Interestingly, economic growth is closely tied to voluntary demolitions as new ideas replace old ones or old buildings and other structures are replaced by new ones, hopefully without destroying history. Thika Highway could have been built without some demolitions.
You probably demolished something before you built your new house. Is religion not about demolishing old self for renewal?
Intellectuals are fascinated by demolitions. Thomas Kuhn even gave intellectual demolition a fancy term, “paradigm shift” as one tired idea is demolished and replaced by another. Joseph Schumpeter was more fanciful before Kuhn, coining the term “creative destruction.”
We could replace destruction through demolition with new ideas often espoused by new products or services replacing old ones. Cars replaced horses, the cassette player replaced the gramophone. M-Pesa could destroy credit cards - the list goes on.
Less talked about as buildings and cartels are brought down is the need for mental demolitions. Lots of our thinking needs demolition, even more urgently than physical demolitions. If we had demolished our mental structures first, we may not have reached the stage of using bulldozers. Our mental structures are also built on riverbeds or based on wrong assumptions.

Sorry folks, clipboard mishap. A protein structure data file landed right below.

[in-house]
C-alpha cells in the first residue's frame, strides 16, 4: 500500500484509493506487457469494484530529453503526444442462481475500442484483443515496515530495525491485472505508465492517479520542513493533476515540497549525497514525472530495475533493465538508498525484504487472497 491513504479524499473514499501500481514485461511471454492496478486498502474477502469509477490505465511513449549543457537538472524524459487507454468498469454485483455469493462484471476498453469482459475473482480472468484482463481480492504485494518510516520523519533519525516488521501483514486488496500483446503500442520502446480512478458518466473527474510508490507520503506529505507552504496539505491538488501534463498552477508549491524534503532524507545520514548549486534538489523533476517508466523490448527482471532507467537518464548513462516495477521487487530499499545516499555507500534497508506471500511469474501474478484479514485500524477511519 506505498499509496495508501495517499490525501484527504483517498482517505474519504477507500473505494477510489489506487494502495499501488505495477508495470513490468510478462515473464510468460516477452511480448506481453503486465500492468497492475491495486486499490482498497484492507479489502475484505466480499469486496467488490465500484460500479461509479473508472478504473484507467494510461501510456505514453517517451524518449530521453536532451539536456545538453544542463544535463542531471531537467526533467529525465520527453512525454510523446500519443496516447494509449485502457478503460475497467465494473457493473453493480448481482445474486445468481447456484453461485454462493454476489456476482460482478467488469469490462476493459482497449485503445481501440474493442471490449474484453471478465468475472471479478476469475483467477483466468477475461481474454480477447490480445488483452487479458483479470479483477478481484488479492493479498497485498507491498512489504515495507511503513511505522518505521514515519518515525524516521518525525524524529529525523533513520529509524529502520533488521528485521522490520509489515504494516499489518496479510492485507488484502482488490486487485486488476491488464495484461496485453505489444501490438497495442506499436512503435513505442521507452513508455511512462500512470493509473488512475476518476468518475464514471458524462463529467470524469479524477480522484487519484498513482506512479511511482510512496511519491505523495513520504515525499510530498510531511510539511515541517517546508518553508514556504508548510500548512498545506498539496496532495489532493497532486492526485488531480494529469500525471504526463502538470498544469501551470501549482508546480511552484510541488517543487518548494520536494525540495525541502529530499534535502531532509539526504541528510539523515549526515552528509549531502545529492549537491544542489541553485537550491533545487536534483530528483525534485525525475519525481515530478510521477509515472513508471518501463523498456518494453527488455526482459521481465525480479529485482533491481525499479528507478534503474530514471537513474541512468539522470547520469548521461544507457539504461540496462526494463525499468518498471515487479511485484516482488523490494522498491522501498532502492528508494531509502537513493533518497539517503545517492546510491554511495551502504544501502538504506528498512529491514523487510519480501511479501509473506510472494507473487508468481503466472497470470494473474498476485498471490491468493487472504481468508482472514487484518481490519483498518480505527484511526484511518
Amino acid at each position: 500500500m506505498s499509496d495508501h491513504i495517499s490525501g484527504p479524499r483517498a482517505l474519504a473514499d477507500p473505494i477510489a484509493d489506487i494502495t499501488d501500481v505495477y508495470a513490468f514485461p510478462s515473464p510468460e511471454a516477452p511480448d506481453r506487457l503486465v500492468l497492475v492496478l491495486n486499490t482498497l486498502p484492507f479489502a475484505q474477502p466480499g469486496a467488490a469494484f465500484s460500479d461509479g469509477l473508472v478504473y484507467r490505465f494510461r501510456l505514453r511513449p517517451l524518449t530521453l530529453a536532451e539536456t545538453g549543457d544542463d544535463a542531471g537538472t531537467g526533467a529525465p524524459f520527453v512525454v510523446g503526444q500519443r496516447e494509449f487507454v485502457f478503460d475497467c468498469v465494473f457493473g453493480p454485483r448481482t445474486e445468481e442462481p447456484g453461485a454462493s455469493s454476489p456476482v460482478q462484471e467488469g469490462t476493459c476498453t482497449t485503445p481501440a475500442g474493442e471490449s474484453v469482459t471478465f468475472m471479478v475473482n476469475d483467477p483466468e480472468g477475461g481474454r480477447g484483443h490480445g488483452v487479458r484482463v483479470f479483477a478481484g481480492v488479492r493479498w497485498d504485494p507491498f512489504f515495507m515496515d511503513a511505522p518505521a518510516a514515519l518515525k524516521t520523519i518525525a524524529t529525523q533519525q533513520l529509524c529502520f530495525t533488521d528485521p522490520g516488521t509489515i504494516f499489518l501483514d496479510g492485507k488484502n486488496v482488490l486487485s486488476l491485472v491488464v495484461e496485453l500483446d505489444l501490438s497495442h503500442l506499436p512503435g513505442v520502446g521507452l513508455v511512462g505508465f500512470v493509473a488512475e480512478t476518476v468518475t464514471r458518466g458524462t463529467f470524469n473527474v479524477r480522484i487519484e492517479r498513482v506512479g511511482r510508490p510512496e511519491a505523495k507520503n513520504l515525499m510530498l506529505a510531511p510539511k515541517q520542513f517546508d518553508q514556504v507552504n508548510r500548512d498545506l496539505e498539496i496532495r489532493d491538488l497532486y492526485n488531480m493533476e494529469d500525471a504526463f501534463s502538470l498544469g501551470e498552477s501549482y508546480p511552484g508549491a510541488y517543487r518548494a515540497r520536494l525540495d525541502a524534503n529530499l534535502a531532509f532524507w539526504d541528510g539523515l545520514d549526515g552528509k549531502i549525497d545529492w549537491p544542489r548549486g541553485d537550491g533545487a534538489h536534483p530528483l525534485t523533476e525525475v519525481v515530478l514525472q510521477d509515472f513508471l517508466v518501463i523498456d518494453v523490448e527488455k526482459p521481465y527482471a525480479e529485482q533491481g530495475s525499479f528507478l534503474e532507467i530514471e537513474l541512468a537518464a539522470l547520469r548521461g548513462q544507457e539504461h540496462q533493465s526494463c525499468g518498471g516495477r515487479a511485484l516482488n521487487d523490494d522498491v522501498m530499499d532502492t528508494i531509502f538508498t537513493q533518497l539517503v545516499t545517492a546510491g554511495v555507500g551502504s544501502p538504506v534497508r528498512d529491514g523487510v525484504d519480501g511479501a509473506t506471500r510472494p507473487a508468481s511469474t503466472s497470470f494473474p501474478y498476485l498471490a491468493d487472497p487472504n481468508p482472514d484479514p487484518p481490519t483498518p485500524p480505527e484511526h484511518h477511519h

The first structure that needs demolition is our definition of wealth. We think of it mostly in terms of physical assets; that is why buildings and land are the first choice for investments or cleaning ill-gotten wealth.
More entrenched thinking is that you should get wealth through any means, even if it means killing someone or getting a cemetery and building on it.
Yet the greatest wealth is freedom, to quote Barrack Obanda (not Obama), to live where you want, associate with who you want, do what you want including thinking the way you want without interfering with the freedom of others.
On this rubble we can build new thinking; wealth can be intellectual, espoused by patents, copyrights, trademarks and other types of subterranean wealth. What is Facebook’s biggest asset? Bankrupt Kodak made $525 million from selling intellectual assets in 2012.
Why do you buy movies or songs? Where is the physical asset in M-Pesa? There is so much non-physical wealth if you look for it. From the debris of demolitions, we hope to see this new thinking and new wealth.